Write what you know

Its validity is sometimes disputed, because crime writers write about murder and rape without having actually experienced it themselves, and science fiction writers write about whole worlds and alien races they couldn’t possibly have experienced. But it’s good advice for beginners, to draw on your own experiences, people and places you know, in order to give your story a touch of realism.

Monday, 4 September 2017

Medieval Gower Stories - The Search for a Cover

After you write a book, one of the challenges is to find a cover. There are websites offering pre-designed covers that you can customise very cheaply, but you run the risk of having a cover very similar to someone else’s. Also in my case it’s unlikely that I’d find anything suitable for a medieval history book. Prices for a bespoke cover design can rise high. Designing one yourself is a bad idea unless you are a trained graphic artist.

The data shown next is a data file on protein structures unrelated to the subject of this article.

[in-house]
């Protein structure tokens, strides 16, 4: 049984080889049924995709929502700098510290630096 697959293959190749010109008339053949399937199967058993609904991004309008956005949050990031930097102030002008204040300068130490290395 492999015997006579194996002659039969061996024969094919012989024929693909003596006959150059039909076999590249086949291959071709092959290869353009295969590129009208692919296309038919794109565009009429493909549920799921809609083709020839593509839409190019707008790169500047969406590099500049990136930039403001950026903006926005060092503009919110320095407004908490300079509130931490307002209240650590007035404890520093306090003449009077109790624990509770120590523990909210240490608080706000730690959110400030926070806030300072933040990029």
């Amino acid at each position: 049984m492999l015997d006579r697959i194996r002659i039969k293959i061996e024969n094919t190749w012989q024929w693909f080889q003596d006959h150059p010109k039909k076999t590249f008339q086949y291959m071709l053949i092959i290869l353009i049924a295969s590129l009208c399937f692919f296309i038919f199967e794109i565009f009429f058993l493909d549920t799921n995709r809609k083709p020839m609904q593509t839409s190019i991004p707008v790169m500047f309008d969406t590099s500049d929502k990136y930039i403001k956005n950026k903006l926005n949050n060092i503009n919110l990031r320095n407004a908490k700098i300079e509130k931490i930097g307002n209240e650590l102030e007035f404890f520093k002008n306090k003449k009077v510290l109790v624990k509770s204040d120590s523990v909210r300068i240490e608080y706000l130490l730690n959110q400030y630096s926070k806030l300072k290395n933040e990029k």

When I was thinking about publishing my first book Alina, The White Lady of Oystermouth I went to the Local History Book Fair at Swansea Museum and saw some lino cut prints being sold by the Gower Society. They were local scenes produced by a local artist whose family had granted the Gower Society permission to use them on notecards. Alina’s family lived in Oystermouth Castle and there was a lovely design featuring it which I asked permission to use. The artist’s family were consulted and gave permission as long as the artist’s son, a graphic designer, created the cover for my book, to ensure their father’s work was showcased well.

Alina Cover (396x612) (72dpi) Web

Saturday, 2 September 2017

The Big U & Snow Crash Cyberpunk Novels by Neal Stephenson

We’re looking at the cyberpunk era of science fiction history, and this week, two significant novels by Neal Stephenson.

The Big U (1984)

The Big U

This is Neal Stephenson's first published novel, a satire of campus life.